O: What are the main day-to-day challenges of running a function like yours – and how does the utilisation of outsourcing make those easier to overcome?
ST: Inside FS there has been a bit of a wake-up over the last five or six years on the value that procurement can bring. It’s not just about cost-savings – that’s table-stakes for procurement these days. In times of austerity it’s been important for procurement functions to step up and support the strategies of the organisations they serve. And that brings a whole host of challenges. For example, we did not have enough visibility of our spend or individual projects and our own teams had to go through a steep learning curve in order to better work together with the rest of the organisation. It’s not that people don’t want to work together; it’s just having visibility. By outsourcing, we’ve got more visibility than we’ve ever had of what our money’s being spent on, which suppliers, whether the deals we have are any good or not… The hardest part has been helping educate and support our internal stakeholders. And that has meant starting at understanding their priorities at a detailed level.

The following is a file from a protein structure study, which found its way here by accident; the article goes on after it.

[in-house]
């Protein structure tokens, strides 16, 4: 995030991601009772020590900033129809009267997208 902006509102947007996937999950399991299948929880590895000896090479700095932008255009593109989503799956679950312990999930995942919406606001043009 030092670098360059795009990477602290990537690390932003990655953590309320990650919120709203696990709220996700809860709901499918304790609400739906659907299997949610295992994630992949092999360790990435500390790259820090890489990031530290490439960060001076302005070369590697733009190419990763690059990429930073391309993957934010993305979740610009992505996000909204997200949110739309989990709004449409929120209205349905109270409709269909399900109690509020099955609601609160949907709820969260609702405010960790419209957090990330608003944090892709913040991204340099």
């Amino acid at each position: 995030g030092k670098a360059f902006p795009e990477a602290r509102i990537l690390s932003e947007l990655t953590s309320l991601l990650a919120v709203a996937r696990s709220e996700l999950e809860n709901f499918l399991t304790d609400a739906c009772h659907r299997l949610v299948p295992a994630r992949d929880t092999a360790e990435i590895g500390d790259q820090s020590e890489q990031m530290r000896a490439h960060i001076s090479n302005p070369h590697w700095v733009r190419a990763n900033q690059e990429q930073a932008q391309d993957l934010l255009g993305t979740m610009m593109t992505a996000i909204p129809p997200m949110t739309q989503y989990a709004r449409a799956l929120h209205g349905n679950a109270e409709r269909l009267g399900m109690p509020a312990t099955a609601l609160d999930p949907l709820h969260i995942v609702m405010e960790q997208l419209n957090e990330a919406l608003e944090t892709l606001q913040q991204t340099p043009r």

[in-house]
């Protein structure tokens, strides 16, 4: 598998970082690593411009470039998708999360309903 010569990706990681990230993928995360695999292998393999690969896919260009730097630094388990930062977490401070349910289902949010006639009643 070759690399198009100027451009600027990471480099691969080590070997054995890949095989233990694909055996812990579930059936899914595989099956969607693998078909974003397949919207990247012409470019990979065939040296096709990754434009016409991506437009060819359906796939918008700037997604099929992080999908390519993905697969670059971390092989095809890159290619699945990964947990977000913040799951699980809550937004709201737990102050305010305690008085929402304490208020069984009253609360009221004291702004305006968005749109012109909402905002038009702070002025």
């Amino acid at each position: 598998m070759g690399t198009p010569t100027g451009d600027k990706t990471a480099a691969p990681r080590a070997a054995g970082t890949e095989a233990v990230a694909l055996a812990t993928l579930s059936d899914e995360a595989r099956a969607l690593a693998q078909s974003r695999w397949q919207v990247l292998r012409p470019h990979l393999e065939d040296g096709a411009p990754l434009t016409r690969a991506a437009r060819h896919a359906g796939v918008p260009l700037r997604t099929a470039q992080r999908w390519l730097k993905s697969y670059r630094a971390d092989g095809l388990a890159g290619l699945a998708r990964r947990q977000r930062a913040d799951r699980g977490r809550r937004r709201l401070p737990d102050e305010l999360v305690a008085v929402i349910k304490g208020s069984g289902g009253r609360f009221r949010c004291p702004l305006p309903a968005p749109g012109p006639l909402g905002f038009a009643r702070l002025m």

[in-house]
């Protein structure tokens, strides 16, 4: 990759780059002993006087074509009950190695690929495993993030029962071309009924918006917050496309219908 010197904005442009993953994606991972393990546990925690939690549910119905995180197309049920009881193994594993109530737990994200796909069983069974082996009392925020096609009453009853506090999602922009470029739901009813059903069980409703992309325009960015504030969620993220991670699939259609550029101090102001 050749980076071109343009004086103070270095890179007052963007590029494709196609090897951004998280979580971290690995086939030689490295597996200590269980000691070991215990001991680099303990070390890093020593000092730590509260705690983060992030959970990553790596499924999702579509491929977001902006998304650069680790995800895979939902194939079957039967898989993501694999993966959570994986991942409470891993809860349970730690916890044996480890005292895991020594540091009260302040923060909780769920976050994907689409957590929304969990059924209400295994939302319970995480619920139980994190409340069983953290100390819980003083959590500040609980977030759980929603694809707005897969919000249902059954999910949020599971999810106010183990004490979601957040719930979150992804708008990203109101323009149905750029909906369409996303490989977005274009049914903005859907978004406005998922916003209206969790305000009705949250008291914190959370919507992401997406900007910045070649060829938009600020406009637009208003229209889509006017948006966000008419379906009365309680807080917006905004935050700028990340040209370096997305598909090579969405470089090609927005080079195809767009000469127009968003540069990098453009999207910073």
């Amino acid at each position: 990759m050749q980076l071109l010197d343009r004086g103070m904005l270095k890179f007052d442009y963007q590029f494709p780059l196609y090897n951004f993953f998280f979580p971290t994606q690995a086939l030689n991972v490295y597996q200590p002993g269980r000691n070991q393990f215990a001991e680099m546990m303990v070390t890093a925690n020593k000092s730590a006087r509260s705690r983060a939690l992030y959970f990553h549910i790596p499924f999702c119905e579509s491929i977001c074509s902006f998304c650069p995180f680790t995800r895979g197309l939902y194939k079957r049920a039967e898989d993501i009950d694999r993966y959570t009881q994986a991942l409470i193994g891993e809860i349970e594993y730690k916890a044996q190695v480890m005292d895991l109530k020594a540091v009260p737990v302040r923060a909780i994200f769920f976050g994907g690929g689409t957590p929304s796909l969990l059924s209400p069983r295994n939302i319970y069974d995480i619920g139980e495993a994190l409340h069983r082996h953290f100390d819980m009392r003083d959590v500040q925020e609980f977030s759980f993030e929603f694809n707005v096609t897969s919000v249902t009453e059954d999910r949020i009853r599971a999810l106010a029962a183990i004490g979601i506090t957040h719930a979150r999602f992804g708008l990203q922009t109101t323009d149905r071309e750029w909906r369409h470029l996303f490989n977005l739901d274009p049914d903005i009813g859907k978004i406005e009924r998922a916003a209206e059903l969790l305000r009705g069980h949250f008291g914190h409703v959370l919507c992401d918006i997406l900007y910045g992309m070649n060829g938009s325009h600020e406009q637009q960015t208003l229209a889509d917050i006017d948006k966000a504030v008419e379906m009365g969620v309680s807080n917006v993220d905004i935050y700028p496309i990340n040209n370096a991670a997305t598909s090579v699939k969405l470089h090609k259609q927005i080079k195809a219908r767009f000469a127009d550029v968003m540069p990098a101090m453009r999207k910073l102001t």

Change management is a wonderful thing, and it probably the most important thing in an outsourcing process whatever it is, but even more so in procurement because of the nature of what it is you’re outsourcing. There’s a huge amount of commerciality. If you get it wrong it can have a very negative impact on the business. So the biggest challenge has been the change management aspect of outsourcing. I always think the communication can be better and this would be no different.